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Confronting Climate Change: What Can the US and Japan Contribute to Creating Sustainable Societies?

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Abe Fellowship Program and Social Science Research Council

This report was produced for the Abe Fellows Global Forum 2017 symposiums on climate change, held in partnership with Stanford University's Walter H. Shorenstein Asia Pacific Research Center (Abe Global | Stanford, October 20, 2017) and the Asia Society Texas Center (Abe Global | Houston, October 18, 2017), respectively. 

Energy-intensive production has been both a leading contributor to climate change as well as one of the keys to modern economic growth over the last several centuries. In the post-WWII era, the “economic miracles” of Asian growth—starting with Japan, and followed by South Korea, Taiwan, China, and now increasingly India—have lifted hundreds of millions of people out of poverty. At the same time, these “economic miracles” have created huge pollution problems which have adversely affected the health of millions of people while speeding up the effects of climate change.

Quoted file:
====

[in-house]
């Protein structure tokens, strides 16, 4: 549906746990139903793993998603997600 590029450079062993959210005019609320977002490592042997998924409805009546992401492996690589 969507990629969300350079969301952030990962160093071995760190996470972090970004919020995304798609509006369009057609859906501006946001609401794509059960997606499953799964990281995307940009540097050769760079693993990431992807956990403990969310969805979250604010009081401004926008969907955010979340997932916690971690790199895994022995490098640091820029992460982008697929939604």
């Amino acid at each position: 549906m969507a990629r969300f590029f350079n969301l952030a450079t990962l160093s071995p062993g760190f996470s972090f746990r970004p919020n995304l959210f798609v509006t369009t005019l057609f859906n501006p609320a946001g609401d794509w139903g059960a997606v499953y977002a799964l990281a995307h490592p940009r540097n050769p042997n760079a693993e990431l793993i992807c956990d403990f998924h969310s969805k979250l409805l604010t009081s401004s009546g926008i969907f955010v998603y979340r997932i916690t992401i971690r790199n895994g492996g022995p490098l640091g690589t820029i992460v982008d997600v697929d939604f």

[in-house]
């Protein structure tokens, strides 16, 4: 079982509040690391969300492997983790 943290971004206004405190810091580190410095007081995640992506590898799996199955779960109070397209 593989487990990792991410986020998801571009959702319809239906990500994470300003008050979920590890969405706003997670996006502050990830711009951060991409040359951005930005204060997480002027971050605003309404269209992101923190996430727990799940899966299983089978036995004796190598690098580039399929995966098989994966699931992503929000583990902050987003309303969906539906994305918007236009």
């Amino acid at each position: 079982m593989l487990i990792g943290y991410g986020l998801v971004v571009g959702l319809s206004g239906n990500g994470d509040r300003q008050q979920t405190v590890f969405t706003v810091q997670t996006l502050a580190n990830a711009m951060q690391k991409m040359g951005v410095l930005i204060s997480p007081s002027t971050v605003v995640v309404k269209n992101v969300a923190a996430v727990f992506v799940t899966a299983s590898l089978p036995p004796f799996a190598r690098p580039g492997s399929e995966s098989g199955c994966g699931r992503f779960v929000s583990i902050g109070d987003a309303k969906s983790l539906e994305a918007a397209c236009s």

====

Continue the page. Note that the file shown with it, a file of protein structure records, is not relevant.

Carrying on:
Some early developers from this group—including Japan—have made efforts to clean up their air and water, created more energy efficient economies, lowered their carbon footprints and contributed to initiatives to slow global warming. The Fukushima nuclear power plant disaster forced Japan to take even more aggressive action to reduce energy consumption and lessen its impact on the global environment. In contrast, the United States, as a sizeable nation-state both in its geographic area and economy, is one of the world’s largest polluters and recently made recent headlines when it withdrew from the Paris Agreement negotiated at the 2015 United Nations Climate Change Conference (COP21).

Putting into place effective measures to curtail climate change while creating sustainable societies requires international cooperation. The series of extreme weather events in the US in 2017 are only some the most recent disasters to remind us of climate change’s threat to our economy, our society, and our individual daily lives.

 

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